Afterwards, feeling the need of a relaxing walk after a long flight and hefty lunch, I decided to explore the surrounding neighborhood. What I found was lush, palm-tree-lined streets with beautiful apartments with full-length terraces. The Vitacura barrio is one of the most expensive and fashionable areas of Santiago.
The Sights from the Heights
With its population of nearly 18 million, Chile has a strong manufacturing base, making it less vulnerable to the fluctuations of agriculture and mining, unlike other South American economies. As a result, Chile is one of the more urbanized societies with a growing middle class and stable democracy.
Late in the afternoon, I was treated to a guided tour of Cerro (Hill) Cristobal and Sky Costanera. It was near rush hour and traffic was building. Nevertheless, it was an exciting opportunity to jump into the hustle of Santiago and people watch. Many were beginning to queue up at the bus stops while others descended into the subway. The system has five lines that crisscross the city from 6 in the morning to 11 at night, and is a great way for visitors to see many of the city’s landmarks.
The 984-foot Cerro San Cristóbal is visible for miles around, and for my first day in Santiago I had an incredible panoramic view which helped me orient myself in relation to the Andes Mountains and the Chilean Coastal Range (Cordillera de la Costa). The mountain range runs north and south parallel to the Pacific coast. Our hosts told us the sunsets up here are glorious – but we had no time to wait so had to press on.
Yet there was an impressive alternative: Sky Costnera. This is the highest observatory in all of South America at nearly 2,000 feet. The elevator ride took two minutes; strangely, it was so smooth I couldn’t feel it moving. When the doors opened at the 62nd floor the stunning view overwhelmed.
Enclosed in glass, the observatory offered a 360-degree view of the entire region. For the adventurous, an escalator leads to an outdoor deck. As the sun began to set behind the coastal range, the sky became a fiery orange surrounded by smoky clouds. Open 365 days a year from 10:00 AM to 10:00 PM (last ride going up is at 9:00 PM) it’s an attraction not to be missed. Be sure to call ahead for ticket prices and group reservations. The best time to view is after it rains. (Santiago, like most cities situated in a valley, suffers from periodic smog.)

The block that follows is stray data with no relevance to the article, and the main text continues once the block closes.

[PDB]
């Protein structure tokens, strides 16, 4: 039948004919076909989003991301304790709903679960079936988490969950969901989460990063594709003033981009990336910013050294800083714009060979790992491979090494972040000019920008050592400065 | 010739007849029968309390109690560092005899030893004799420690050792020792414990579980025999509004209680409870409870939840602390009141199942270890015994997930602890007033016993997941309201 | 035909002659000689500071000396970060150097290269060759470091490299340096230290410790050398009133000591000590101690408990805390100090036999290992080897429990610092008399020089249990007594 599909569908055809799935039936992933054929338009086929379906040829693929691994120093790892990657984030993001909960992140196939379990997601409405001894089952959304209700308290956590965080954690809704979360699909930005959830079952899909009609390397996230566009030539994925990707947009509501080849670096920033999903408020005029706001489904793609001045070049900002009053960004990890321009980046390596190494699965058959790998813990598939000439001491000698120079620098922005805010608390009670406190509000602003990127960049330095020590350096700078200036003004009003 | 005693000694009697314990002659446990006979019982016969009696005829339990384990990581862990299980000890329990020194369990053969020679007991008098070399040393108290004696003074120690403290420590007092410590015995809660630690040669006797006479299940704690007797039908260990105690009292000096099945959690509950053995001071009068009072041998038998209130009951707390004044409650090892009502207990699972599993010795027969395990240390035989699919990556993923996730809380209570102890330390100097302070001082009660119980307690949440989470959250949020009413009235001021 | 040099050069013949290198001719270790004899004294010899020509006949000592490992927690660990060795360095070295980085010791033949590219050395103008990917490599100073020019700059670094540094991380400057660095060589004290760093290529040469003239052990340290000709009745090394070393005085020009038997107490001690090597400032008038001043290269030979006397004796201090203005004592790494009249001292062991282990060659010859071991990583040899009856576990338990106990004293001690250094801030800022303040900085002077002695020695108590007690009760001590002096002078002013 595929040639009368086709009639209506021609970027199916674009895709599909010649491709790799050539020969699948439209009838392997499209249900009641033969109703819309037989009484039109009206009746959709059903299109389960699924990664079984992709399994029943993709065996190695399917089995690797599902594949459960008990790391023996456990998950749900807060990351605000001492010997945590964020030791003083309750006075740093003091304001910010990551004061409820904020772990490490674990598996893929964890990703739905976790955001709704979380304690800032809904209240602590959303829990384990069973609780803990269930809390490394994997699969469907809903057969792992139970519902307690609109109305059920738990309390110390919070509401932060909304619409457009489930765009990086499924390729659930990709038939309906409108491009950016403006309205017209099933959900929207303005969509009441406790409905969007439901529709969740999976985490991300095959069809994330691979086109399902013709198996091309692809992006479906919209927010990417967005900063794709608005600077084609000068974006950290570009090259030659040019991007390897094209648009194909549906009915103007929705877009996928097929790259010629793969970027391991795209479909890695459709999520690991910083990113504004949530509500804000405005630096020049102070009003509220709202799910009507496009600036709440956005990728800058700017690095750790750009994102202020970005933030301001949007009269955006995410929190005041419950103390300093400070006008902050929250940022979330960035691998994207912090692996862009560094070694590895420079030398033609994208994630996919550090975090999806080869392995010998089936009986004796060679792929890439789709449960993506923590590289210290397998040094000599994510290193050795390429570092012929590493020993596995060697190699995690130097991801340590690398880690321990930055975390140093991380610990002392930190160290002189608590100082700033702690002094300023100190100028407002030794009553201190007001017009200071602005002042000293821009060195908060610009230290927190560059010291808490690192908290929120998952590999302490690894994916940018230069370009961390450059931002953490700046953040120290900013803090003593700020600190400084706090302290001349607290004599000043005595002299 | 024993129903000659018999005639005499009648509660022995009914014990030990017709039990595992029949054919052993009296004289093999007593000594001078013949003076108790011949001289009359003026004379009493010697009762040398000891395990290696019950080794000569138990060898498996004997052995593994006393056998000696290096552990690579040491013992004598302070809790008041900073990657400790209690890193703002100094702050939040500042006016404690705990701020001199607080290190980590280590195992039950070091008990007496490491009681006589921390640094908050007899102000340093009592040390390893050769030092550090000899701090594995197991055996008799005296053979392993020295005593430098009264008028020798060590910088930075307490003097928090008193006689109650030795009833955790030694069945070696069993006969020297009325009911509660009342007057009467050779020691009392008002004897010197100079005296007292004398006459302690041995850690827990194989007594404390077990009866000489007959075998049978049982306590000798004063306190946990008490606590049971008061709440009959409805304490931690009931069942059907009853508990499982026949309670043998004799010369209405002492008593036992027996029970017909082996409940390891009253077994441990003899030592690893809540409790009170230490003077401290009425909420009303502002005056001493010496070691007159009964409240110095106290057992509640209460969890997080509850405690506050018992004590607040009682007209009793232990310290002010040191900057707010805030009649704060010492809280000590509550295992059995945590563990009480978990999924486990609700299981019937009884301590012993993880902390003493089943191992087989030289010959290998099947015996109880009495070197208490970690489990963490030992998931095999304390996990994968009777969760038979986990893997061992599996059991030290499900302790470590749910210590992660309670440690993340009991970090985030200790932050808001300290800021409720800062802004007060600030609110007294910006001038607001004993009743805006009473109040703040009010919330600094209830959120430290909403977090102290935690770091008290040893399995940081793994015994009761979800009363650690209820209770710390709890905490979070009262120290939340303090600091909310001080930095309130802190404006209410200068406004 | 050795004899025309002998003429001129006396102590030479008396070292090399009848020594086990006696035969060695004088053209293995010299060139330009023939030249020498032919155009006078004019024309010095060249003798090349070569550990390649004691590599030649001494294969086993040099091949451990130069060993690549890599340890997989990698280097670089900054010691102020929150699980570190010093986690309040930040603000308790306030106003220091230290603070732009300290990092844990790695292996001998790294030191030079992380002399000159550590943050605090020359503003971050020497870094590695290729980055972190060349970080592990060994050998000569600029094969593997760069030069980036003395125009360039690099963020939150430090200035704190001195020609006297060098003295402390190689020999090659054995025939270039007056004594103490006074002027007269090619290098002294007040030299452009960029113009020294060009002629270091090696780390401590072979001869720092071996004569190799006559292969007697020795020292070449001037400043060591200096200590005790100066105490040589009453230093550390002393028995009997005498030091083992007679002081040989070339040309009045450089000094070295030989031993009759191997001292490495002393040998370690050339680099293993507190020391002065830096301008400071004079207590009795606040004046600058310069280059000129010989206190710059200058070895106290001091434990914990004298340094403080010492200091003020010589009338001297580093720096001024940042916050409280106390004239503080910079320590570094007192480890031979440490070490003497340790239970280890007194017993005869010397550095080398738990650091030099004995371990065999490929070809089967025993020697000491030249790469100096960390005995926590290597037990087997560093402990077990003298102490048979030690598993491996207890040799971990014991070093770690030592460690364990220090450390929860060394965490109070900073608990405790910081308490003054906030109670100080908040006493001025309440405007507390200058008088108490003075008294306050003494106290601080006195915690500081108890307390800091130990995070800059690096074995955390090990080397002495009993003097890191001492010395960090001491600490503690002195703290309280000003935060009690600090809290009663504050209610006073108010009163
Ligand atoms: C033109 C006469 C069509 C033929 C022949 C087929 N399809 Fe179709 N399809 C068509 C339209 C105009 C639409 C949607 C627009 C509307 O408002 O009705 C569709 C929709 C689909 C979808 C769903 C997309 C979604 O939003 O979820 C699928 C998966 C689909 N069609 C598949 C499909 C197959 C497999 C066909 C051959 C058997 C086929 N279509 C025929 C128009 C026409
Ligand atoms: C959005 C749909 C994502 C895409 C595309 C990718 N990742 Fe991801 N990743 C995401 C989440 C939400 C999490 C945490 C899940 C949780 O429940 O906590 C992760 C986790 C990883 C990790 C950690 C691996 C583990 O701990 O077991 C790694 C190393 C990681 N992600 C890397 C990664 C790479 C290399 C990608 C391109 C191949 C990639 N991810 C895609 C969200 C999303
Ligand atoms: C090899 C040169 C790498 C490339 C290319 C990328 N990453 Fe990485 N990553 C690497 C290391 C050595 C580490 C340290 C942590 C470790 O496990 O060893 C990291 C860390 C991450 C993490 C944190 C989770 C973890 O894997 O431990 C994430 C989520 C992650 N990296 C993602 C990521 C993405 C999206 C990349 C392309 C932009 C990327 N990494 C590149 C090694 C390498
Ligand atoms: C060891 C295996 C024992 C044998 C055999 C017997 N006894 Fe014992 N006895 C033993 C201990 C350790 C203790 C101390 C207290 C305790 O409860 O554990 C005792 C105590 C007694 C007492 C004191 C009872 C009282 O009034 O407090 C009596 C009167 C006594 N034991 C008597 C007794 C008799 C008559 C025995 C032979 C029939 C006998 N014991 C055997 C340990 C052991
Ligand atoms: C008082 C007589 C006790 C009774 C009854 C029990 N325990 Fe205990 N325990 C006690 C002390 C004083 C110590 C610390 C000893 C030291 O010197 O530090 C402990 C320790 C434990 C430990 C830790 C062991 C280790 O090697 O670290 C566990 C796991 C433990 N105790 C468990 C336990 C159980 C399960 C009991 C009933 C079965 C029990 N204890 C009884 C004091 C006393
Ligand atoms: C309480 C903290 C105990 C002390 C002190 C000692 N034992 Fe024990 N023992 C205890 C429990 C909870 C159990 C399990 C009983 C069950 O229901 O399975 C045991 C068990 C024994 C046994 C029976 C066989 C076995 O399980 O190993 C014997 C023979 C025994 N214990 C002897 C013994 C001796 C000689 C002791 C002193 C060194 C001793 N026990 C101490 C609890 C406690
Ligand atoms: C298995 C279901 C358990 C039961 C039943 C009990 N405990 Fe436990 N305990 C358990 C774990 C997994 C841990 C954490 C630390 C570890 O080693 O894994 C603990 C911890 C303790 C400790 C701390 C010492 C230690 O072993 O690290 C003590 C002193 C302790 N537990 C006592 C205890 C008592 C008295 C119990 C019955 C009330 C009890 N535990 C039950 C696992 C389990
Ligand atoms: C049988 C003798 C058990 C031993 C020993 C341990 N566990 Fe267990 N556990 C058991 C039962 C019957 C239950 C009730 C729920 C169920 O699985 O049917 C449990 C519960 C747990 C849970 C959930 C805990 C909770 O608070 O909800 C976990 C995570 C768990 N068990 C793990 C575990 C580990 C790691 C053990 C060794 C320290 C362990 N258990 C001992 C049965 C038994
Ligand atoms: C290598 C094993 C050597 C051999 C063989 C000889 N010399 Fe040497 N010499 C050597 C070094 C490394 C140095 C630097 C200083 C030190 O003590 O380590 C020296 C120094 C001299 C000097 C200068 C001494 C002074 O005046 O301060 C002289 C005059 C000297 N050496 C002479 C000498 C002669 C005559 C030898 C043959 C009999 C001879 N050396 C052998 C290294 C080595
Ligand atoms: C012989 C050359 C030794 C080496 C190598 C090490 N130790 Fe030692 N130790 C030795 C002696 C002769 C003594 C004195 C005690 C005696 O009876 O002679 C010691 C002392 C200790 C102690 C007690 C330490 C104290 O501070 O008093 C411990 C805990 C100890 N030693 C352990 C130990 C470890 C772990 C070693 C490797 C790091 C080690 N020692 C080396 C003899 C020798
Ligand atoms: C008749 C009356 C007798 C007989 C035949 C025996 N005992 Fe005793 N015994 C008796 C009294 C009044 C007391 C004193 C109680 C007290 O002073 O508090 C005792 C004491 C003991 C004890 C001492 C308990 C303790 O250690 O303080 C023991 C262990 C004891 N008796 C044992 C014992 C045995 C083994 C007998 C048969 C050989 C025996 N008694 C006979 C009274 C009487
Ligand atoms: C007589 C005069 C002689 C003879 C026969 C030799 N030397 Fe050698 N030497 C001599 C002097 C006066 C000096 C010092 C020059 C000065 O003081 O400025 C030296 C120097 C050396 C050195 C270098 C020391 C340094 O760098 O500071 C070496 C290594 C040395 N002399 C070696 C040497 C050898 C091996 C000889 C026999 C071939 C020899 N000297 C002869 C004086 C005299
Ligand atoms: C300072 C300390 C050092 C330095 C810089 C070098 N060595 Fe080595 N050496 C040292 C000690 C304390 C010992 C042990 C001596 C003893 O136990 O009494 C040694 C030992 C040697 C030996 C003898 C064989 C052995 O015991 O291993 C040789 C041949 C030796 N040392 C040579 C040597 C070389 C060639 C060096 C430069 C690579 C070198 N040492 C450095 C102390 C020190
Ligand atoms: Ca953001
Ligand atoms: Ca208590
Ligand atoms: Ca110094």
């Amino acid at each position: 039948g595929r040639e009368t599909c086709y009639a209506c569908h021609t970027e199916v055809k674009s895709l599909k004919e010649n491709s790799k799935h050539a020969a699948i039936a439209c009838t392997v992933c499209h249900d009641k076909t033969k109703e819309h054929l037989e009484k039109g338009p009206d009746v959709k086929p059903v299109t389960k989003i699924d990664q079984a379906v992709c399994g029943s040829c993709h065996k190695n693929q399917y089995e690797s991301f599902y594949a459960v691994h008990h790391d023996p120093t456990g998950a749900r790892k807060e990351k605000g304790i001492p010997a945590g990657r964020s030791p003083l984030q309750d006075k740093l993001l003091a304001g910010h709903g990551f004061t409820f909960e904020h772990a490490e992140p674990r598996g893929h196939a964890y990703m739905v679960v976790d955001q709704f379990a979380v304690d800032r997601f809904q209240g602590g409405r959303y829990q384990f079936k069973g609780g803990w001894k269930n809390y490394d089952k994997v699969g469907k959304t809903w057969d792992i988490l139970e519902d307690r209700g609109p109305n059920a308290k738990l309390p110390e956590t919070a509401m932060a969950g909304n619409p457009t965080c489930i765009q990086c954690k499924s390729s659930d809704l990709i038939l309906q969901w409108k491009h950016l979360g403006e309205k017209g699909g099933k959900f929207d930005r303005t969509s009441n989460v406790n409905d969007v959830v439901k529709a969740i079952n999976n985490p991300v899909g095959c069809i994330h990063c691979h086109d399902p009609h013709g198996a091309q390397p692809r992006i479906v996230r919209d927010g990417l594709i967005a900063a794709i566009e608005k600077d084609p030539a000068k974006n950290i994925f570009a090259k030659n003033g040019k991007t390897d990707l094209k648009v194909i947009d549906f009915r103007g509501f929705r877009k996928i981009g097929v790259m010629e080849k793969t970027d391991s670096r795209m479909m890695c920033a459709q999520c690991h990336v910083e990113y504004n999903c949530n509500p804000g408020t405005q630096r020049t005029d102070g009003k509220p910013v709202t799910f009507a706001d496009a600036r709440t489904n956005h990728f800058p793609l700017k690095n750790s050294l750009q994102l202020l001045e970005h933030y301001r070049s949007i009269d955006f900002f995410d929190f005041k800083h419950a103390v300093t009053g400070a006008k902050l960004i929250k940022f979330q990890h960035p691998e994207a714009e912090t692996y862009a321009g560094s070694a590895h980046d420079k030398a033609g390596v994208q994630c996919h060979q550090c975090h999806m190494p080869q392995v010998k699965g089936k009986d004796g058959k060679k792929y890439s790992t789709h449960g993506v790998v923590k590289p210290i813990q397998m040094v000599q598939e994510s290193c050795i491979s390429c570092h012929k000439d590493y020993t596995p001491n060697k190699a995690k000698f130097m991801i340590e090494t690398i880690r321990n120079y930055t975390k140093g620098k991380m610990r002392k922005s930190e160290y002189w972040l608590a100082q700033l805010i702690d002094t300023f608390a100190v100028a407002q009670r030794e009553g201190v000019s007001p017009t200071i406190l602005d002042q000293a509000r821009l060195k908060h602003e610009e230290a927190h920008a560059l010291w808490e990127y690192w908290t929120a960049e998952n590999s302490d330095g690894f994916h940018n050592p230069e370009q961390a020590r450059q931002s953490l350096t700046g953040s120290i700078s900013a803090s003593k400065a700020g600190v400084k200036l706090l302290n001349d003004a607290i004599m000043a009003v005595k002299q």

The climate in Santiago can be described as Mediterranean – hot, dry summers and mild winters. But take note: The seasons are opposite from the northern hemisphere, so December there equals July in New York. Fortunately, I was visiting in early November, one of the best times of the year along with March to May. (If you want to ski the Andes, then schedule a visit in June to early September).
I had decided much earlier that the best way to see the sights in Santiago and environs was to schedule a day trip. Turis Tour, founded in 1913, offers a variety of exciting trips. I chose to visit a nearby vineyard with wine tasting and then on to the coast to experience Vina del Mar and Valaparaiso. The cost is approximately $57.
Our first destination on the way to Vina Del Mar was Vina Matetic in Fundo el Rosario, Casablanca Valley. Our tour guide was proficient in English, but I enjoyed his impeccable and rhythmical Spanish as he described interesting facts along the way in both languages.